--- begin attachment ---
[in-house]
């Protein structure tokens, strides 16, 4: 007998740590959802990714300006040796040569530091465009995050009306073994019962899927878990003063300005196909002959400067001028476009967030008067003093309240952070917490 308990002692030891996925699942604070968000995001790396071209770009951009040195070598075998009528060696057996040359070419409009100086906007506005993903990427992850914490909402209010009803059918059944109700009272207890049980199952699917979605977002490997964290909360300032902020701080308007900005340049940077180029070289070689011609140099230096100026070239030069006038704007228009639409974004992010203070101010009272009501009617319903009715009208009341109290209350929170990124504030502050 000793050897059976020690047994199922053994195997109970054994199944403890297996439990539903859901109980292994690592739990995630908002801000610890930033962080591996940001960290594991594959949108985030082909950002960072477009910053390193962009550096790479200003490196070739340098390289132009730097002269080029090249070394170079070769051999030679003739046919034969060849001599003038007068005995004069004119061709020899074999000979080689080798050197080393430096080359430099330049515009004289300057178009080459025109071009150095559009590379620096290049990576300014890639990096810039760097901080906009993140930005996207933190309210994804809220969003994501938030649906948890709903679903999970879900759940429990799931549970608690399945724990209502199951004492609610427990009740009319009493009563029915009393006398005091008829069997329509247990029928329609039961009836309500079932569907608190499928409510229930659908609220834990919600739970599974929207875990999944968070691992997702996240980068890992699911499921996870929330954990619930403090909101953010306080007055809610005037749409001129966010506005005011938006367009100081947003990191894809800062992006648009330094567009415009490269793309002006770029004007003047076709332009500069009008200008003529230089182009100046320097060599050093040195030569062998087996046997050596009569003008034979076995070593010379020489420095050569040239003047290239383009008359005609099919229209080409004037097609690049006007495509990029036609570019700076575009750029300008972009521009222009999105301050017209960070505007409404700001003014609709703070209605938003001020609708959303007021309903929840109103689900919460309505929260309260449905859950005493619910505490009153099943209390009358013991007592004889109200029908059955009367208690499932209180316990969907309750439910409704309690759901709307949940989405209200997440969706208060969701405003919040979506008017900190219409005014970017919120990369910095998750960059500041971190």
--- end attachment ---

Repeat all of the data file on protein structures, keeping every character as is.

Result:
[in-house]
């Protein structure tokens, strides 16, 4: 007998740590959802990714300006040796040569530091465009995050009306073994019962899927878990003063300005196909002959400067001028476009967030008067003093309240952070917490 308990002692030891996925699942604070968000995001790396071209770009951009040195070598075998009528060696057996040359070419409009100086906007506005993903990427992850914490909402209010009803059918059944109700009272207890049980199952699917979605977002490997964290909360300032902020701080308007900005340049940077180029070289070689011609140099230096100026070239030069006038704007228009639409974004992010203070101010009272009501009617319903009715009208009341109290209350929170990124504030502050 000793050897059976020690047994199922053994195997109970054994199944403890297996439990539903859901109980292994690592739990995630908002801000610890930033962080591996940001960290594991594959949108985030082909950002960072477009910053390193962009550096790479200003490196070739340098390289132009730097002269080029090249070394170079070769051999030679003739046919034969060849001599003038007068005995004069004119061709020899074999000979080689080798050197080393430096080359430099330049515009004289300057178009080459025109071009150095559009590379620096290049990576300014890639990096810039760097901080906009993140930005996207933190309210994804809220969003994501938030649906948890709903679903999970879900759940429990799931549970608690399945724990209502199951004492609610427990009740009319009493009563029915009393006398005091008829069997329509247990029928329609039961009836309500079932569907608190499928409510229930659908609220834990919600739970599974929207875990999944968070691992997702996240980068890992699911499921996870929330954990619930403090909101953010306080007055809610005037749409001129966010506005005011938006367009100081947003990191894809800062992006648009330094567009415009490269793309002006770029004007003047076709332009500069009008200008003529230089182009100046320097060599050093040195030569062998087996046997050596009569003008034979076995070593010379020489420095050569040239003047290239383009008359005609099919229209080409004037097609690049006007495509990029036609570019700076575009750029300008972009521009222009999105301050017209960070505007409404700001003014609709703070209605938003001020609708959303007021309903929840109103689900919460309505929260309260449905859950005493619910505490009153099943209390009358013991007592004889109200029908059955009367208690499932209180316990969907309750439910409704309690759901709307949940989405209200997440969706208060969701405003919040979506008017900190219409005014970017919120990369910095998750960059500041971190």